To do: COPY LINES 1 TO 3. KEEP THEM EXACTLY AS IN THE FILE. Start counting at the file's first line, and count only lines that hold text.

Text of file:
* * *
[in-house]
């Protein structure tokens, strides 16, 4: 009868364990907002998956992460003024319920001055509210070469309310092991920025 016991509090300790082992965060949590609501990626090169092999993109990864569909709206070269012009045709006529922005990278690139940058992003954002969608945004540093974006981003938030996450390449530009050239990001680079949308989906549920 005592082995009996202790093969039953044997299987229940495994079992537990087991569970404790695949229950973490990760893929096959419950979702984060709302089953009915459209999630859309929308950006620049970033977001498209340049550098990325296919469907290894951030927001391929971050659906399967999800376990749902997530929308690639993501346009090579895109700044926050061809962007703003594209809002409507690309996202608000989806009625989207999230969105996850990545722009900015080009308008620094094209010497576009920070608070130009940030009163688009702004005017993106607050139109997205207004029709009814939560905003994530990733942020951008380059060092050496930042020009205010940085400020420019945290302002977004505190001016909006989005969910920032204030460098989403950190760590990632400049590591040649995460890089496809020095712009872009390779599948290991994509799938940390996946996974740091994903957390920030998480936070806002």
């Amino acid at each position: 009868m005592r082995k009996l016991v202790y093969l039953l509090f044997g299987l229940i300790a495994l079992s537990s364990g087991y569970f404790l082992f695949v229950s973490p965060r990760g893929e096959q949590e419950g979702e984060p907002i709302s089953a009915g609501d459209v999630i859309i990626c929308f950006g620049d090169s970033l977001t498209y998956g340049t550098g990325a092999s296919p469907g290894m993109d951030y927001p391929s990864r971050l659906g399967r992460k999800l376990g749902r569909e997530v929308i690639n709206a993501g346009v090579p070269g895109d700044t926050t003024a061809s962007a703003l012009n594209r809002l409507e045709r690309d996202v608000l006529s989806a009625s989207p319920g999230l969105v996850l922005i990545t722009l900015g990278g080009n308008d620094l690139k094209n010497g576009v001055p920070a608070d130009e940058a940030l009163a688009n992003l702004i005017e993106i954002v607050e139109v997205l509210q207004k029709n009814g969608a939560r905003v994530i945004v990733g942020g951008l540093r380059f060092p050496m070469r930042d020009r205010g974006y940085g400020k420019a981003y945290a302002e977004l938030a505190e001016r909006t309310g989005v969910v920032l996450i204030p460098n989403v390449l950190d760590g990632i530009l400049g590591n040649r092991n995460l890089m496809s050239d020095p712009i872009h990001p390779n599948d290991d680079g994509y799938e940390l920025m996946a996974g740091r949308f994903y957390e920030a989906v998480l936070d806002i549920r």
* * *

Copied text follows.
[in-house]
């Protein structure tokens, strides 16, 4: 009868364990907002998956992460003024319920001055509210070469309310092991920025 016991509090300790082992965060949590609501990626090169092999993109990864569909709206070269012009045709006529922005990278690139940058992003954002969608945004540093974006981003938030996450390449530009050239990001680079949308989906549920 005592082995009996202790093969039953044997299987229940495994079992537990087991569970404790695949229950973490990760893929096959419950979702984060709302089953009915459209999630859309929308950006620049970033977001498209340049550098990325296919469907290894951030927001391929971050659906399967999800376990749902997530929308690639993501346009090579895109700044926050061809962007703003594209809002409507690309996202608000989806009625989207999230969105996850990545722009900015080009308008620094094209010497576009920070608070130009940030009163688009702004005017993106607050139109997205207004029709009814939560905003994530990733942020951008380059060092050496930042020009205010940085400020420019945290302002977004505190001016909006989005969910920032204030460098989403950190760590990632400049590591040649995460890089496809020095712009872009390779599948290991994509799938940390996946996974740091994903957390920030998480936070806002």
């Amino acid at each position: 009868m005592r082995k009996l016991v202790y093969l039953l509090f044997g299987l229940i300790a495994l079992s537990s364990g087991y569970f404790l082992f695949v229950s973490p965060r990760g893929e096959q949590e419950g979702e984060p907002i709302s089953a009915g609501d459209v999630i859309i990626c929308f950006g620049d090169s970033l977001t498209y998956g340049t550098g990325a092999s296919p469907g290894m993109d951030y927001p391929s990864r971050l659906g399967r992460k999800l376990g749902r569909e997530v929308i690639n709206a993501g346009v090579p070269g895109d700044t926050t003024a061809s962007a703003l012009n594209r809002l409507e045709r690309d996202v608000l006529s989806a009625s989207p319920g999230l969105v996850l922005i990545t722009l900015g990278g080009n308008d620094l690139k094209n010497g576009v001055p920070a608070d130009e940058a940030l009163a688009n992003l702004i005017e993106i954002v607050e139109v997205l509210q207004k029709n009814g969608a939560r905003v994530i945004v990733g942020g951008l540093r380059f060092p050496m070469r930042d020009r205010g974006y940085g400020k420019a981003y945290a302002e977004l938030a505190e001016r909006t309310g989005v969910v920032l996450i204030p460098n989403v390449l950190d760590g990632i530009l400049g590591n040649r092991n995460l890089m496809s050239d020095p712009i872009h990001p390779n599948d290991d680079g994509y799938e940390l920025m996946a996974g740091r949308f994903y957390e920030a989906v998480l936070d806002i549920r």